For ease of payment by its customers, CUGL has introduced an online payment gateway in association with HDFC Bank.
Smart metering has emerged as an important tool for cost savings for both gas suppliers and consumers. Smart metering solutions help in accurate billing as they do away with the need for physical meters. These meters also provide detailed information about energy use for both current and multiple time periods. For suppliers, this eliminates the need for visiting sites, along with reducing back-office and call centre costs.
CUGL has also employed advanced metering solutions to manage the procurement of gas from the Fazalganj and Chakeri gas stations in Kanpur, and the Bareilly Rohella station after reducing the gas pressure to 19 bar. To this end, CUGL uses ultrasonic flow meters, process gas chromatographs and a computerised workstation to check the gas flow and quality. The ultrasonic flow meter helps in the accurate estimation of gas flows, while the process gas chromatograph helps in gas composition and calculates its heating value.
Once CUGL procures gas from GAIL, it reduces the gas pressure to different levels as per the pressure reduction system used by different customers. Each system comprises at least two trains of pressure reduction, of which one acts as a standby. CUGL uses an advanced metering system to keep track of the amount of gas sold. In this regard, GSM-based metering technology has been installed by the firm for its industrial users. This helps in ensuring efficiency without a time lag. However, CUGL uses mechanical meter reading facilities for its domestic and commercial segments. Also, the firm monitors its CNG sales via Coriolis flow meters. As per CUGL, the use of these meters results in low operational costs and high measurement accuracy.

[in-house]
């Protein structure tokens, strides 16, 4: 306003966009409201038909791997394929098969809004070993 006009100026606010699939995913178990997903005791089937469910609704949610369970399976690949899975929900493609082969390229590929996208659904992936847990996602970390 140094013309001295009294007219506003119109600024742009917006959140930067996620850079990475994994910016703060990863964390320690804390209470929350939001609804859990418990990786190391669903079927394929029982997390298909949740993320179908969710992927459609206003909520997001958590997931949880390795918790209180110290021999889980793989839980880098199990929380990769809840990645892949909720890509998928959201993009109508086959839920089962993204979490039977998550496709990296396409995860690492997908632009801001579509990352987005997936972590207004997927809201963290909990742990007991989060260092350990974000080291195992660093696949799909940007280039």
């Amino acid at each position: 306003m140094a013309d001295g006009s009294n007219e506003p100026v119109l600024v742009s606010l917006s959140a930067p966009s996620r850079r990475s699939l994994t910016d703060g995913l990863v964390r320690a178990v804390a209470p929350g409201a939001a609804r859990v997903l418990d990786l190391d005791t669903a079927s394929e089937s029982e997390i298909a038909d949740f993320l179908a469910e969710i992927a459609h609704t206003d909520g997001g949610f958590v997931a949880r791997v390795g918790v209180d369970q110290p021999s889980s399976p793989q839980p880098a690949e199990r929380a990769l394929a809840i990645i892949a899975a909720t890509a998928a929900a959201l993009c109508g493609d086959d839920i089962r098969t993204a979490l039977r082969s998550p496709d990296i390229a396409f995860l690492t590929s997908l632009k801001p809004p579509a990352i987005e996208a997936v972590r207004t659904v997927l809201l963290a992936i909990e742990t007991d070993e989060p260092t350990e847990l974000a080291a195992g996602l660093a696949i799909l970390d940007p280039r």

CUGL has opted for diaphragm and rotary positive displacement (RPD) flow meters for its commercial, domestic and industrial segments. The firm has also installed RPD volumetric flow meters with electronic volume correctors, which measure the quantity of gas sold to consumers. For flow measurement, international standards such as AGA 7 and AGA 8 are used.
CUGL needs these mechanisms as gas is sold to consumers at different pressure levels and flow rates.
The company reported a turnover of Rs 1,868 million in 2014-15, a decline of 4.24 per cent over the corresponding period in the previous year. Its net profit was reported to be about Rs 275 million in 2014-15, an increase of 9.75 per cent over the previous year.
Going forward, CUGL plans to implement a supervisory control and data acquisition system to ensure improved connectivity and data acquisition at the company’s CNG stations. CGD systems involve complex pipeline networks, which are prone to disruptions and damage, as large sections of pipelines lie in remote areas where assigning significant manpower for monitoring purposes is not feasible. CUGL plans to adopt additional IT-enabled systems to ensure asset safety and uninterrupted gas supply. Steps need to be taken to keep pace with the growing competition in the CGD business.